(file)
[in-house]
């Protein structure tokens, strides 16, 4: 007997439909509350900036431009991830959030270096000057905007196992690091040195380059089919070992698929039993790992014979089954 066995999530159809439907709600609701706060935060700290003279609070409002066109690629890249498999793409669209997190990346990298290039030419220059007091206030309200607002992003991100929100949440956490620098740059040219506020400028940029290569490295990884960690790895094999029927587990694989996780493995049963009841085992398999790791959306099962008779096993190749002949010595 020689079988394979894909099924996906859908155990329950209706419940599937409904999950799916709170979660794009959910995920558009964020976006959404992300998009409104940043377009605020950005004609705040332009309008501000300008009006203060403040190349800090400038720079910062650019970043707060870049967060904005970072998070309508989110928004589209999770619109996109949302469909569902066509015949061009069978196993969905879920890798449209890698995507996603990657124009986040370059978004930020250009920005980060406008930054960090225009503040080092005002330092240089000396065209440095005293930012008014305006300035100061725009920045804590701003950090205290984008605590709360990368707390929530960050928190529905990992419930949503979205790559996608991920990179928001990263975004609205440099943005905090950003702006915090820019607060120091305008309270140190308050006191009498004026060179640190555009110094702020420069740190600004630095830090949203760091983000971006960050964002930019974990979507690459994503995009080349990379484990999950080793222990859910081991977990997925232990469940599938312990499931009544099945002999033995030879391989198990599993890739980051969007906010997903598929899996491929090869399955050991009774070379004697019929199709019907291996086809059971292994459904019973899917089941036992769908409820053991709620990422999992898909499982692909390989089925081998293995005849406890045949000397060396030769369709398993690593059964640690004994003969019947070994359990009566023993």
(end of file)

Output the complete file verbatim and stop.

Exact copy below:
[in-house]
């Protein structure tokens, strides 16, 4: 007997439909509350900036431009991830959030270096000057905007196992690091040195380059089919070992698929039993790992014979089954 066995999530159809439907709600609701706060935060700290003279609070409002066109690629890249498999793409669209997190990346990298290039030419220059007091206030309200607002992003991100929100949440956490620098740059040219506020400028940029290569490295990884960690790895094999029927587990694989996780493995049963009841085992398999790791959306099962008779096993190749002949010595 020689079988394979894909099924996906859908155990329950209706419940599937409904999950799916709170979660794009959910995920558009964020976006959404992300998009409104940043377009605020950005004609705040332009309008501000300008009006203060403040190349800090400038720079910062650019970043707060870049967060904005970072998070309508989110928004589209999770619109996109949302469909569902066509015949061009069978196993969905879920890798449209890698995507996603990657124009986040370059978004930020250009920005980060406008930054960090225009503040080092005002330092240089000396065209440095005293930012008014305006300035100061725009920045804590701003950090205290984008605590709360990368707390929530960050928190529905990992419930949503979205790559996608991920990179928001990263975004609205440099943005905090950003702006915090820019607060120091305008309270140190308050006191009498004026060179640190555009110094702020420069740190600004630095830090949203760091983000971006960050964002930019974990979507690459994503995009080349990379484990999950080793222990859910081991977990997925232990469940599938312990499931009544099945002999033995030879391989198990599993890739980051969007906010997903598929899996491929090869399955050991009774070379004697019929199709019907291996086809059971292994459904019973899917089941036992769908409820053991709620990422999992898909499982692909390989089925081998293995005849406890045949000397060396030769369709398993690593059964640690004994003969019947070994359990009566023993």